Sunday December 30, 2012
Tickets: $22.50 Advance/$25 Door (includes HST)
Performance: 8:00pm


Jaymz Bee

Amy McConnell/William Sperandei Quintet
performing songs from their new CD “Stealing Genius”

Don Francks meets Roger Clown
 Tony QuarringtonGreat Bob Scott and more


Amy McConnell / William Sperandei Quintet perform songs from their brand new CD, “Stealing Genius” which is being played on JAZZ.FM91 and radio across the country.

“Sperandei’s playing is lush and well-matched to McConnell’s voice. Pianist Mark Kieswetter’s arrangements are intuitively right and Douglas Romanow’s production brings a big-money feel.” – Peter Goddard, Toronto Star

“Amy McConnell brings a strong voice—breathy on one end, brassy on the other…William Sperandei (trumpet-flugelhorn) blows solid jazz licks, blue and cool, that embellish Amy’s impressively controlled vocal lines in a Chet Baker kind of way.” – Stanley Fefferman, Opus One Review

“Versatile-voiced chanteuse Amy McConnell joins forces with noted trumpeter William Sperandei on this beguiling vocal jazz debut for the duo. The eclectic selections range from Songbook standards to Piaf, Zeppelin (“Thank You”) and George Harrison. A standout duet with Michael Kaeshammer on “I Don’t Want To Set The World On Fire” has jazz radio play guaranteed.” – Kerry Doole, New Canadian Music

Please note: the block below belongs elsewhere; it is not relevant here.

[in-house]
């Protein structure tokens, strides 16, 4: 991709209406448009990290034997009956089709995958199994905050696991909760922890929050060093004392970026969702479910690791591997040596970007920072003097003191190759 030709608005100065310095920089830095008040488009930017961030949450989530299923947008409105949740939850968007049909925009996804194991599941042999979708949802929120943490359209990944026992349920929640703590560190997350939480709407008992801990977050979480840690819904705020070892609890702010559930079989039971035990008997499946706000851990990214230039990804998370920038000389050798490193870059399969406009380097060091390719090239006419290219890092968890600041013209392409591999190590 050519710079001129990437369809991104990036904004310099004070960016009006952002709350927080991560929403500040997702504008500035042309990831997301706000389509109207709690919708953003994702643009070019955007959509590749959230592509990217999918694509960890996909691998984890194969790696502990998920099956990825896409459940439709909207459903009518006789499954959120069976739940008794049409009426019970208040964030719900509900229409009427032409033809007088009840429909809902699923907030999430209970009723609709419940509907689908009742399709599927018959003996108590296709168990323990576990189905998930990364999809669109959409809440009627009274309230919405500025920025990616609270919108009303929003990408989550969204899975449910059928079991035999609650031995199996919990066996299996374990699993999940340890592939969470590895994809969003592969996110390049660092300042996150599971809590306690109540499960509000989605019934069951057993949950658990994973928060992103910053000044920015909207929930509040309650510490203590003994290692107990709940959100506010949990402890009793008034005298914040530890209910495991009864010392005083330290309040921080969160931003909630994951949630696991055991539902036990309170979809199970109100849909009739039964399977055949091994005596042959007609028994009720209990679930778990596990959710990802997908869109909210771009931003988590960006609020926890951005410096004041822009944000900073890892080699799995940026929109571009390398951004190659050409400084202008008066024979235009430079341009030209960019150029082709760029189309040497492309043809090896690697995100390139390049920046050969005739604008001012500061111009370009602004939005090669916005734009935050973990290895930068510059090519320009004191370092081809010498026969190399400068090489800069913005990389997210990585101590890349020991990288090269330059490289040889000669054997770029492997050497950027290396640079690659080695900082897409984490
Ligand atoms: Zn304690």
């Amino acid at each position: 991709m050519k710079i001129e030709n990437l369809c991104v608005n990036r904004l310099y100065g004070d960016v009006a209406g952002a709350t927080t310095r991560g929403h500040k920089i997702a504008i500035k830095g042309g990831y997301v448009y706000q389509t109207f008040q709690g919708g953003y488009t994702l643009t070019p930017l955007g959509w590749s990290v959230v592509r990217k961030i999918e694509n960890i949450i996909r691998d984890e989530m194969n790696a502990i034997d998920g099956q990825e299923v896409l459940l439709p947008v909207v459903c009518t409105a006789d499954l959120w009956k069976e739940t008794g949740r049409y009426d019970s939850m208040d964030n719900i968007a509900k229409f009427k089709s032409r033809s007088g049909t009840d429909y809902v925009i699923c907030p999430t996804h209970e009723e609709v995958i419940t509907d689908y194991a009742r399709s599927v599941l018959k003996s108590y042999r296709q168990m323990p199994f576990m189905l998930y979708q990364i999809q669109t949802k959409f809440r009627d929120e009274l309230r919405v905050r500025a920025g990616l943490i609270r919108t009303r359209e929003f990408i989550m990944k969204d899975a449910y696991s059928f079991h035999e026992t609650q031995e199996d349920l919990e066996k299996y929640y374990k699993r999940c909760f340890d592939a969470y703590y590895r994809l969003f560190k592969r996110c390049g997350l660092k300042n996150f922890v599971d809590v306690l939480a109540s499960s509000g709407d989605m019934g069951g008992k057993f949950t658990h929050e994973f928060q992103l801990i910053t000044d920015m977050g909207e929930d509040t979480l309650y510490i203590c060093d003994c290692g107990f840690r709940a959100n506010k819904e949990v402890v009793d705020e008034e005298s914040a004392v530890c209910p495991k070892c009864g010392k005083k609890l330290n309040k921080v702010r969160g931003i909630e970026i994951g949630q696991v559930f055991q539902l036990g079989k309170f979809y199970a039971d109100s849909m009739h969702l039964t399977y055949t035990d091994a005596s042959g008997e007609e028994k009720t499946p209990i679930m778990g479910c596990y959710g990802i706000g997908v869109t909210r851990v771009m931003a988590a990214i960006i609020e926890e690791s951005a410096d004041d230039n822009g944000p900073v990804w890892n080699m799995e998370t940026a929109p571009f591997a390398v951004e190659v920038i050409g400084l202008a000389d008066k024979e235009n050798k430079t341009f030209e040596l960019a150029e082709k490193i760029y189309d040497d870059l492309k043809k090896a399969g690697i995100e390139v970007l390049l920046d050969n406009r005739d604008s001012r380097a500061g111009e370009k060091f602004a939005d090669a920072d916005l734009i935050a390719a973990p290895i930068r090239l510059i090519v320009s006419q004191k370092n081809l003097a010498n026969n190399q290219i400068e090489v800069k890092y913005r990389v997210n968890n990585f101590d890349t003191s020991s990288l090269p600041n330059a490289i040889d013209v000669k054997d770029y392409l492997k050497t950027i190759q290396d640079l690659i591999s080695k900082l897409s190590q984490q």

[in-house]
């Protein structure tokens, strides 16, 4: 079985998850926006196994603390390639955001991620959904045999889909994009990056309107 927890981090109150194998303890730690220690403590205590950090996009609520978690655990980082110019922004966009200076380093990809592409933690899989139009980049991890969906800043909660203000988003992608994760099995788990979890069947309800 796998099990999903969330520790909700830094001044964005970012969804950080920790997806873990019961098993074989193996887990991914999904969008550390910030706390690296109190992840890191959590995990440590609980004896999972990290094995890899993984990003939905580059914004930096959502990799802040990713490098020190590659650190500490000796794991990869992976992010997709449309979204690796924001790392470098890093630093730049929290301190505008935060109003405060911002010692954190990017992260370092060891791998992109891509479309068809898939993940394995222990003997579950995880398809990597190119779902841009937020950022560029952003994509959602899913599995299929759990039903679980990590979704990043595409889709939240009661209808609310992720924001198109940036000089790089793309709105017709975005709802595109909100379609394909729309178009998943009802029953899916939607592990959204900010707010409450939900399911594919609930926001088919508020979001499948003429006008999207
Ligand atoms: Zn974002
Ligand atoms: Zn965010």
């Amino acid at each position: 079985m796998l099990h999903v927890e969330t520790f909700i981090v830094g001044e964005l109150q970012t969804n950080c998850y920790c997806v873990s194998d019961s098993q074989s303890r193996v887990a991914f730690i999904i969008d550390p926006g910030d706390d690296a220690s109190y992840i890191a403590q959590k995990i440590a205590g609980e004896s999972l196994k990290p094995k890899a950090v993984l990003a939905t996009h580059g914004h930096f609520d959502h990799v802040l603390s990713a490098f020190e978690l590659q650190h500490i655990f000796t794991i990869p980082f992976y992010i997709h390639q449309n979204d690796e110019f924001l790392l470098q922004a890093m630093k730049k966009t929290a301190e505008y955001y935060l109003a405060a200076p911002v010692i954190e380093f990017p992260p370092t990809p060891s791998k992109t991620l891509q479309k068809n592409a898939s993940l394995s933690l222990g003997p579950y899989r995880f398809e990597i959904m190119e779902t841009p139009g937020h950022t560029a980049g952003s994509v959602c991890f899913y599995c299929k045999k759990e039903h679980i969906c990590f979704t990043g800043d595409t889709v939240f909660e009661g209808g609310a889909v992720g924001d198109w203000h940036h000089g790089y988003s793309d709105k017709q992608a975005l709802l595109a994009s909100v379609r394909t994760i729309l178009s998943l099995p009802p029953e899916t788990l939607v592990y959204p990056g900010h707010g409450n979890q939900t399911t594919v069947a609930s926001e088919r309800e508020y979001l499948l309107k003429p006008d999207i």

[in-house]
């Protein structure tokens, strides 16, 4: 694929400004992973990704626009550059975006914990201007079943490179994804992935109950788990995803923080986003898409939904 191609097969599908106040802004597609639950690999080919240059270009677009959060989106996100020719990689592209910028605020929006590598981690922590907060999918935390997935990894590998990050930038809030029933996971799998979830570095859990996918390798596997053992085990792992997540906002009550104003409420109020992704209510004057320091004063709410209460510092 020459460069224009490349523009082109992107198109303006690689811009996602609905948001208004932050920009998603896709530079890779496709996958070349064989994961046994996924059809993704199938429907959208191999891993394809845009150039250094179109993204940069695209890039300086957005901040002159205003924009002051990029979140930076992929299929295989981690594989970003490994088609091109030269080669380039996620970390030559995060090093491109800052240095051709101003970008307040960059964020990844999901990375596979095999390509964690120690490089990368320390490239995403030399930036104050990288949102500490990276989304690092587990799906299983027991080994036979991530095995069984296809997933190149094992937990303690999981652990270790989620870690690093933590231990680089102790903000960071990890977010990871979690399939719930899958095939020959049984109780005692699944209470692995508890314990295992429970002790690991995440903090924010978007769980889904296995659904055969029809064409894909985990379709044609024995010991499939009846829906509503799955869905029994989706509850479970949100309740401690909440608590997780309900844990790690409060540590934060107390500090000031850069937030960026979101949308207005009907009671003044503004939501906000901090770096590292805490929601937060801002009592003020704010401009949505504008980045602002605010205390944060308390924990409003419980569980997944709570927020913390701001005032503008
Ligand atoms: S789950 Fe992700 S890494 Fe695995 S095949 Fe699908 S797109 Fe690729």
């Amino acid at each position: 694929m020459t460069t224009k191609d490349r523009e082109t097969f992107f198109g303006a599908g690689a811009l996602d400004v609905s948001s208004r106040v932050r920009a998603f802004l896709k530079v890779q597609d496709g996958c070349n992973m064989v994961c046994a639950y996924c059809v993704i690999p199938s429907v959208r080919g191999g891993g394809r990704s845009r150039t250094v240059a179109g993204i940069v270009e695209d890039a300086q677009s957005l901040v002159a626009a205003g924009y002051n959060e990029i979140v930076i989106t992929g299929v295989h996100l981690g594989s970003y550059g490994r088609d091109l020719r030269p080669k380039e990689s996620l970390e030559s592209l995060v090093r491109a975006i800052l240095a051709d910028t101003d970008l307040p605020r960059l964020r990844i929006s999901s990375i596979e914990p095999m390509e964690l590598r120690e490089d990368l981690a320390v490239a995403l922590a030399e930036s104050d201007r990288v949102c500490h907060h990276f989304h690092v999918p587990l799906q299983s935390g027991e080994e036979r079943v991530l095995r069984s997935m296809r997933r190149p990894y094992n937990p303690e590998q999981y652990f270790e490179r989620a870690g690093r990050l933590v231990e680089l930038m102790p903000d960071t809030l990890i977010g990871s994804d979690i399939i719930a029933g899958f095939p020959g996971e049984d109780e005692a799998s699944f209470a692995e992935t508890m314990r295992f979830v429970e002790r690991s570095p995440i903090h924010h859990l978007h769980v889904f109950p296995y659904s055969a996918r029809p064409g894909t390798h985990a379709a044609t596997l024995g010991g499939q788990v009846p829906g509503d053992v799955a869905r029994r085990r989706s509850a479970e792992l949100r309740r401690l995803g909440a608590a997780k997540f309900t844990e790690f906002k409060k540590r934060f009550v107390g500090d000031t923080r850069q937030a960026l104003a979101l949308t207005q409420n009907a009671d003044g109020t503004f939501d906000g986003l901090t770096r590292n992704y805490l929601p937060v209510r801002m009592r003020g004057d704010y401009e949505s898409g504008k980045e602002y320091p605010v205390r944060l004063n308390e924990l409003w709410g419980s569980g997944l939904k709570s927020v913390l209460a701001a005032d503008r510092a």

Vocalist Amy McConnell and trumpeter William Sperandei released their debut album “Stealing Genius” to a sold out room and eager crowd at The Gladstone Hotel a month ago. If you missed this show now is your chance to see these two talented individuals live at Hugh’s Room on December 30, 8PM.

“Stealing Genius” is the brainchild of executive producer Feisal Patel who heard William Sperandei playing in a tiny Toronto club late one night and has been wanting to record with him ever since.  William and Feisal both wanted to record with a singer and began the search for the right one.

Five years later, at a local jazz jam, Feisal discovered Amy’s incredible voice and the result is “Stealing Genius”, a collection of covers of great songwriters.  While the songs are all familiar, several are rarely covered.  Amy & William chose with care.  They wanted beautiful melodies and poignant lyrics and did not limit themselves to standards.  Their repertoire moves from ‘40s pop to ‘50s R&B to ‘60s musicals.  Covering Elvis, Edith Piaf and Led Zeppelin, the unifying thread is their distinctive sound and approach to the music.